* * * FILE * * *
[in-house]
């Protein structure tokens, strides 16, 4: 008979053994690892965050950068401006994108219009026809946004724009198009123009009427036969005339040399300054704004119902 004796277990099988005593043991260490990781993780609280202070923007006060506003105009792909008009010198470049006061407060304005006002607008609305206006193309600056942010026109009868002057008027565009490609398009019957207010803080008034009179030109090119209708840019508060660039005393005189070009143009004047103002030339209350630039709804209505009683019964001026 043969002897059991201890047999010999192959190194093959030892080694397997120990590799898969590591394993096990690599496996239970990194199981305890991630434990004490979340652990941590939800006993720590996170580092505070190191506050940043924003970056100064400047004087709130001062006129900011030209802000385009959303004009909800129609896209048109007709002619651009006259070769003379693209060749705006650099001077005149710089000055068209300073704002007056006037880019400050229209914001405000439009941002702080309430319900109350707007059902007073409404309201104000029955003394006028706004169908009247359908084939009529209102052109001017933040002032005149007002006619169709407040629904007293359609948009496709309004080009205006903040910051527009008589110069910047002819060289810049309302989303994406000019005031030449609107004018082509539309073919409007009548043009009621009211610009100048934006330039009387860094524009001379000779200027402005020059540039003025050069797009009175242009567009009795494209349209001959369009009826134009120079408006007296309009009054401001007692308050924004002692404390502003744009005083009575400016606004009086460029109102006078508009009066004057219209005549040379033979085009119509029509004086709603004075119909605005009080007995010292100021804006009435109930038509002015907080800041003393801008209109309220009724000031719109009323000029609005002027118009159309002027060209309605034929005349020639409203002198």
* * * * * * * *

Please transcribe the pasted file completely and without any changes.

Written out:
[in-house]
């Protein structure tokens, strides 16, 4: 008979053994690892965050950068401006994108219009026809946004724009198009123009009427036969005339040399300054704004119902 004796277990099988005593043991260490990781993780609280202070923007006060506003105009792909008009010198470049006061407060304005006002607008609305206006193309600056942010026109009868002057008027565009490609398009019957207010803080008034009179030109090119209708840019508060660039005393005189070009143009004047103002030339209350630039709804209505009683019964001026 043969002897059991201890047999010999192959190194093959030892080694397997120990590799898969590591394993096990690599496996239970990194199981305890991630434990004490979340652990941590939800006993720590996170580092505070190191506050940043924003970056100064400047004087709130001062006129900011030209802000385009959303004009909800129609896209048109007709002619651009006259070769003379693209060749705006650099001077005149710089000055068209300073704002007056006037880019400050229209914001405000439009941002702080309430319900109350707007059902007073409404309201104000029955003394006028706004169908009247359908084939009529209102052109001017933040002032005149007002006619169709407040629904007293359609948009496709309004080009205006903040910051527009008589110069910047002819060289810049309302989303994406000019005031030449609107004018082509539309073919409007009548043009009621009211610009100048934006330039009387860094524009001379000779200027402005020059540039003025050069797009009175242009567009009795494209349209001959369009009826134009120079408006007296309009009054401001007692308050924004002692404390502003744009005083009575400016606004009086460029109102006078508009009066004057219209005549040379033979085009119509029509004086709603004075119909605005009080007995010292100021804006009435109930038509002015907080800041003393801008209109309220009724000031719109009323000029609005002027118009159309002027060209309605034929005349020639409203002198």